The luminous guideline on Weems v. United states sets our sight high:
“Legislation, both statutory and constitutional is enacted, it is true, from an experience of evils, but its general language should not, therefore, be necessarily confined to the form that civil had therefore, taken. Time works changes, brings into existence new conditions and purposes. Therefore, a principle, to be vital, must be capable of wider application than the mischief which gave it birth. This is peculiarly true of constitutions. They are not ephemeral enactments designed to meet passing occasions.
They are, to use the words of Chief Justice Marshall, “designed to approach immortality as nearly as human institutions can approach it”. The future is their care, and provisions for events of good and bad tendencies of which no prophecy can be made. In the application of a constitution, therefore, our contemplation cannot be only of what has been, but of what may be. Under any other rule a constitution would indeed be as easy of application as it would be.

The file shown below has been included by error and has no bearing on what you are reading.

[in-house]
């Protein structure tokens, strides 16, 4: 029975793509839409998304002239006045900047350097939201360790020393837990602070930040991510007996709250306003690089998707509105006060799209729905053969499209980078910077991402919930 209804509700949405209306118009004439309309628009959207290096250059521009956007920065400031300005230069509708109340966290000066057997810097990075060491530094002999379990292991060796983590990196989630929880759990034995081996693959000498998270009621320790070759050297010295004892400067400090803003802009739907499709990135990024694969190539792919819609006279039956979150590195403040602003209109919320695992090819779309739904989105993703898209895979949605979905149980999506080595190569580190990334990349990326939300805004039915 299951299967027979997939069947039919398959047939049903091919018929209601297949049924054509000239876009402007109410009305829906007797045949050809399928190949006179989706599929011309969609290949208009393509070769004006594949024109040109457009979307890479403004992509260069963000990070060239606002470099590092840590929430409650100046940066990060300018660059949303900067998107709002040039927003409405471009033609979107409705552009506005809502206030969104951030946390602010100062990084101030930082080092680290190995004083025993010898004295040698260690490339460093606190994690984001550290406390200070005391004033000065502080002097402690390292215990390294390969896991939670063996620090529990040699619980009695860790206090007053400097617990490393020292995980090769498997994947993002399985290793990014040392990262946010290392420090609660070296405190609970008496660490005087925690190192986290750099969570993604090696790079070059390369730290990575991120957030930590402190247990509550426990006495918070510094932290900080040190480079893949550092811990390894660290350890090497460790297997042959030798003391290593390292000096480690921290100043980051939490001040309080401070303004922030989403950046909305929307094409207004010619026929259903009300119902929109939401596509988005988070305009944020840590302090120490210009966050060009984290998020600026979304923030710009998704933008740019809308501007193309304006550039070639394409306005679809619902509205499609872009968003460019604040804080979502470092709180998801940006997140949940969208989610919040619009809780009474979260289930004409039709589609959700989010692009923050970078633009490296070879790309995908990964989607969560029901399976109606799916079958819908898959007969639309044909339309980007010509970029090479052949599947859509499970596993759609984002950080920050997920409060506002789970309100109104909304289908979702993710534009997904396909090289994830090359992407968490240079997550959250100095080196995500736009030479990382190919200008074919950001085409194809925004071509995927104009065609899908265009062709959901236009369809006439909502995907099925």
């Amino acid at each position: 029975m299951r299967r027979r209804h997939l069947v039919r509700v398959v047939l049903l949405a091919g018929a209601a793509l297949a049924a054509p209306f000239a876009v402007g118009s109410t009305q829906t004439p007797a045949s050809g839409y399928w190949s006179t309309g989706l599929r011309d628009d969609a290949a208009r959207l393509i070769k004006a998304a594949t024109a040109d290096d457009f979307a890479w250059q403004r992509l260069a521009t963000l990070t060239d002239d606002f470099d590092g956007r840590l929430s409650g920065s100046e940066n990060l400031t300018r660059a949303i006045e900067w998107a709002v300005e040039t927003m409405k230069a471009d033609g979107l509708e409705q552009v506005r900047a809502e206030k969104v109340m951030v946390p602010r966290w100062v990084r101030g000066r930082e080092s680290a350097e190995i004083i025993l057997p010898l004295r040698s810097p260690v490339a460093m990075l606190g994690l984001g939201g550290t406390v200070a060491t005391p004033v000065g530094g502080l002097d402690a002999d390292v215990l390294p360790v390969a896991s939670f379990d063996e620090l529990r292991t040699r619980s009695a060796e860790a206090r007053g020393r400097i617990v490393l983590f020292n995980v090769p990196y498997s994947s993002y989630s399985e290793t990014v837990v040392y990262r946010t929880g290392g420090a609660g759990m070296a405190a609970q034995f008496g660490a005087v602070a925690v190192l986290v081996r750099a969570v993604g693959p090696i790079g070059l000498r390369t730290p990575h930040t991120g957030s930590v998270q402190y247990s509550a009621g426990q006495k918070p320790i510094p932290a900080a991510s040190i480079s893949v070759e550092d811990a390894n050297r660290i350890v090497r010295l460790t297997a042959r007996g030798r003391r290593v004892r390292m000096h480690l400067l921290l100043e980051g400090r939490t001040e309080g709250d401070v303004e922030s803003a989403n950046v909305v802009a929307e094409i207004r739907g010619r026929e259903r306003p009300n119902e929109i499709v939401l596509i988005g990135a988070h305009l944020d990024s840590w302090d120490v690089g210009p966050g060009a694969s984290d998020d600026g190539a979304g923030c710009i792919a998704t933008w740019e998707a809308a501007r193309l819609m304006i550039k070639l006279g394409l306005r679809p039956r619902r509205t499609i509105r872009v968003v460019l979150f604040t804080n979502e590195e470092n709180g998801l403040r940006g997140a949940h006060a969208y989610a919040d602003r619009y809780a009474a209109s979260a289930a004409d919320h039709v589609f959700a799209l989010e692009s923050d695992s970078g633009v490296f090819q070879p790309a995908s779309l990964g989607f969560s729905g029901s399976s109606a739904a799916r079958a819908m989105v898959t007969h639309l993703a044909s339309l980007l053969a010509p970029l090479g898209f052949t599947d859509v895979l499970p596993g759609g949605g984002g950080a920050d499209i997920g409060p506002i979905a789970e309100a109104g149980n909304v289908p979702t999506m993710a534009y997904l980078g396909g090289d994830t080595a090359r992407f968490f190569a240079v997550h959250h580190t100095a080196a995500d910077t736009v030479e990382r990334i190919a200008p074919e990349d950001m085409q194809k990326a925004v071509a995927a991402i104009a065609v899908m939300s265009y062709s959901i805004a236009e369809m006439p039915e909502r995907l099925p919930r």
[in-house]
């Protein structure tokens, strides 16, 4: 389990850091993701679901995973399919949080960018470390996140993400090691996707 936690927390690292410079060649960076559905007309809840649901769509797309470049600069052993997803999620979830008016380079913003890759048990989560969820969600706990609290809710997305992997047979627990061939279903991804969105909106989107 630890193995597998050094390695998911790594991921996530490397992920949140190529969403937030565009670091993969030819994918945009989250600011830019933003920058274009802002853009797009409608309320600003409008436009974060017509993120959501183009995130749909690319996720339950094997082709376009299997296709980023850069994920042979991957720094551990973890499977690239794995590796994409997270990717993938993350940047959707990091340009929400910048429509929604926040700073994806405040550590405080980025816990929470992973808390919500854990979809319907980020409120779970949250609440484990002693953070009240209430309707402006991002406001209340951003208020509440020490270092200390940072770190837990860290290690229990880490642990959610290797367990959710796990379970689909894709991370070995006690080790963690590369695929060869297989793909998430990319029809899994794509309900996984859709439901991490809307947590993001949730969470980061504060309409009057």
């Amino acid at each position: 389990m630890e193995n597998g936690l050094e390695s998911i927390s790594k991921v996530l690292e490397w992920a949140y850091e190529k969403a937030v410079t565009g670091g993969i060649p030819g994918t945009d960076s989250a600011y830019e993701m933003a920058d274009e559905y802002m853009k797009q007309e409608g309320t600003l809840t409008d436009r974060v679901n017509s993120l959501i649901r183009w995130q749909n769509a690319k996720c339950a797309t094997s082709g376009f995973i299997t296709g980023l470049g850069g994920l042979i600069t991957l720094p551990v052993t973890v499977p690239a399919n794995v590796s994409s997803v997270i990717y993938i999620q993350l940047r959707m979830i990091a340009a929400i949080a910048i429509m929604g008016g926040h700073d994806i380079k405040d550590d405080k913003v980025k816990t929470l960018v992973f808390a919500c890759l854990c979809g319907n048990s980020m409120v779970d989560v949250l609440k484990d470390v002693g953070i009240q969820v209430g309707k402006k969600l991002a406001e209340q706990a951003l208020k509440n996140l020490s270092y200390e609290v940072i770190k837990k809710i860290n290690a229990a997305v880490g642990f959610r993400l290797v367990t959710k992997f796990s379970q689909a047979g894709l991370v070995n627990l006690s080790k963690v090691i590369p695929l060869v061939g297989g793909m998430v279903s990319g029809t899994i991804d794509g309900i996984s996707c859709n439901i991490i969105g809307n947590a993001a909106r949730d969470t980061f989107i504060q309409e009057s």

Under any other rule a constitution would indeed be as easy of applications as it would be deficient in efficacy and power. Its general principles would have little value, and be converted by precedent into impotent and lifeless formulas. Rights declared in the words might be lost in reality. And this has been recognised. The meaning and vitality of the Constitution have developed against narrow and restrictive construction.”
The progressive construction
A note in Harvard Law Review commenting on Weems v. United States urges such a progressive construction:
“The inhibition of the infliction of ‘cruel and unusual punishment’ first appears in the Bill of Rights of 1680, at a time when the humanity of Judge Jeffreys of Bloody Assizes’ fame and of his fellows under the Stuarts, loomed large in the popular mind. … In the eighth Amendment to the Constitution of the United States the same prohibition is found…. (Courts) have held that whatever is now considered cruel and unusual in fact is forbidden by it. Another difference of interpretation intersects these divergent views and separates the Courts which confine the words to the kind or mode of punishment from those who extend their meaning to include as well its degree or severity.